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A&E's 'Biography: WWE Legends' never pins down the truth about professional wrestling

The league has always been great creating a narrative but less good at maintaining it, preferring to hope fans will ignore its many contradictions.
Image: \"Stone Cold\" Steve Austin
"Stone Cold" Steve Austin.Courtesy WWE

Understanding American pro wrestling has always been a little bit like Kremlinology: Sometimes the loudest things are those unspoken. True fans understand this and have learned to read between the lines — to notice which people no longer appear in photos or who gets more interview time — to determine how the people backstage are altering the fates of those in front of the cameras.

But for the more casual viewers of wrestling, the A&E's "Biography" series take on WWE legends might require a bit more of a cheat sheet.

After all, WWE wrestles very little with itself and doesn't want to.

Despite award-winning producers and directors signing up for the "Biography: WWE Legends" series — Joe Lavine, George Roy, Billy Corben and Alfred Spellman, all veterans of ESPN's "30 for 30" and HBO's sports documentaries, among others — each profile feels like a more sophisticated version of WWE's own bio packages. (True fans might suspect this is because ring footage was augmented with interviews and "unprecedented access" to the WWE archive.) Each follows a similar narrative: An oddball follows a passion, gets well beaten and poorly paid, finally makes money, is consumed by the life, overcomes trauma and then his body commences total orthopedic collapse.

The filmmakers, then, are left to slip the truth past all the unprecedented access they got.

Over each of the next eight Sundays, "Biography" will roll out two-hour episodes, each dedicated to a different WWE Superstar: "Stone Cold" Steve Austin, "Rowdy" Roddy Piper, "Macho Man" Randy Savage, Booker T, Shawn Michaels, Mick Foley, Ultimate Warrior and Bret "the Hitman" Hart.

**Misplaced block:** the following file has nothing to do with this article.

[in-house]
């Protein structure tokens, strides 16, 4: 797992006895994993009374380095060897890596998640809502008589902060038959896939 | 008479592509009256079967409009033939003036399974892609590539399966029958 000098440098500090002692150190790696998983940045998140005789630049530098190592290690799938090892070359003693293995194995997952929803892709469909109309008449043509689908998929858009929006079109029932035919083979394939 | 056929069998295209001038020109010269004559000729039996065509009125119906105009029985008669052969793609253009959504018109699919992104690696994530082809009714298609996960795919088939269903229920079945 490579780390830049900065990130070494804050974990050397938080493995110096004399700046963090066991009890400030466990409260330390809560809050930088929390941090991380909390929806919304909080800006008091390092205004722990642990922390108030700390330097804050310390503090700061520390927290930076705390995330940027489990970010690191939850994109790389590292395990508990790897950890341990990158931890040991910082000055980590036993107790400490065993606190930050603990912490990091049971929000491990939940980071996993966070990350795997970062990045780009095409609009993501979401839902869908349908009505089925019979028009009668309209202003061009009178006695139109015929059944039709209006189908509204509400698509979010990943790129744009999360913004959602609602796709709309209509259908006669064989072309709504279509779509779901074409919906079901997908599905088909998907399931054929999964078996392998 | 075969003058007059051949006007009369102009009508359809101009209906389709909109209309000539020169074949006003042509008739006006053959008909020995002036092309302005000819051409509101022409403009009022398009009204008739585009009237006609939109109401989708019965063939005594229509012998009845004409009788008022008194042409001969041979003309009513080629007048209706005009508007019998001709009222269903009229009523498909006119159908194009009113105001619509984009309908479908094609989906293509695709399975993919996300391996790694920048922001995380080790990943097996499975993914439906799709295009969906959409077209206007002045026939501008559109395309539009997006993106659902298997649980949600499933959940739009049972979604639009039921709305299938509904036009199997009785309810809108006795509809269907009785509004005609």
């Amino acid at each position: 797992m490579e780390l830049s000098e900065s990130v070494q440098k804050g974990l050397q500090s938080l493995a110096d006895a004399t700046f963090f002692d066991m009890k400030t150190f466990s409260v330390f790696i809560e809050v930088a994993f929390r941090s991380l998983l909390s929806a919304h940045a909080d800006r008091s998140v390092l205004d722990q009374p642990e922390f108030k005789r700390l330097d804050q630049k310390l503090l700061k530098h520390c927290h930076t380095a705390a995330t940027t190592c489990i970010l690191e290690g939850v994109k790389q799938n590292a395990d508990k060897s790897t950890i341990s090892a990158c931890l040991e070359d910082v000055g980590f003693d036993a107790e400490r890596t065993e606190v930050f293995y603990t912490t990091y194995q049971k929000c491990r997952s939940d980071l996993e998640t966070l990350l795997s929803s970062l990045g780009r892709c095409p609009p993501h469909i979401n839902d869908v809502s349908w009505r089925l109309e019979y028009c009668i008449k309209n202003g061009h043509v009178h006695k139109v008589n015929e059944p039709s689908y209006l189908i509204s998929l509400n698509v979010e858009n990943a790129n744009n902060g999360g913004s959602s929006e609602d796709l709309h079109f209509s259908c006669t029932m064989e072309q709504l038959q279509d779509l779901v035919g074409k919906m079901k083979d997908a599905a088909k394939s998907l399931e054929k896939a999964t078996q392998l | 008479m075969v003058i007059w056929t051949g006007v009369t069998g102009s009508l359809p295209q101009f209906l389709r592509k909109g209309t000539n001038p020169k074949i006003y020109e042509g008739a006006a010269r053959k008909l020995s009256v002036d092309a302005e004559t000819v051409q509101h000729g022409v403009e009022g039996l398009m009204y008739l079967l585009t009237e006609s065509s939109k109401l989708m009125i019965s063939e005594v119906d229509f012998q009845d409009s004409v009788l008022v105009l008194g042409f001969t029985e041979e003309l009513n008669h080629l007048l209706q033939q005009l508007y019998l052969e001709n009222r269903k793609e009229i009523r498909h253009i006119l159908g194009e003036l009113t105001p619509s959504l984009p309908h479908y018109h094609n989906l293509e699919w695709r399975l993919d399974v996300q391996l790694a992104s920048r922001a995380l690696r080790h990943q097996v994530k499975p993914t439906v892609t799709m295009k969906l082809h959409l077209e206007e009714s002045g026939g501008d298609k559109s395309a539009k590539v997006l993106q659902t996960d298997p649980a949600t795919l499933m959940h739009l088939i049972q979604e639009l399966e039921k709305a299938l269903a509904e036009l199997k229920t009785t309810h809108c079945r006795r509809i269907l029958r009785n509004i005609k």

Like wrestling itself, the series works on a couple of levels. For those still clinging to the myth that it's all fake, the profiles illuminate a serious craft designed to look deceptively simple and humanizes people often dismissed as cartoons. After all, even WWE talking heads in the series refer to wrestling's everyday demands as "physical abuse." But, for the most hardcore fans, it's a rich nostalgia trip with enough archival treats to sugarcoat even the worst self-congratulatory aspects of the WWE.

WWE has never been able to get out of the way of its own hagiography; it prefers to hope the audience ignores the contradictions. It's the greatest company in wrestling, yet it produced such abysmal programming in the 1990s that it had to be dragged to its own rescue by the same performers it structurally undervalued when it wasn't bungling their opportunities or pushing them aside for an evil dentist, a parody of Ted Turner or a succession of clowns.

The filmmakers, then, are left to slip the truth past all the unprecedented access they got.

WWE wrestles very little with itself and doesn't want to.

What the smart fan knows — and what each "Biography" in the series taken together shows — is that what trauma each and every one of the people had to overcome wasn't some dark streak of character. What happened to all these men was professional wrestling.

Long before Shawn Michaels popped his first oxycodone or Macho Man's dad first shot him up with Deca-Durabolin, someone decided to make the business they're in as relentless as possible in its disregard for a person's ability to remain whole.

It is a testament both to Bret the Hitman Hart's status in the wrestling world (and WWE's inability to mask just how totally it strip-mines human beings) that Roddy Piper's "Biography" features the Hitman commenting flatly on injury: "If you can't do it, they'd replace you a few minutes later with somebody else. You learned to be your own doctors. That's kind of the sad thing, is you're your own doctor."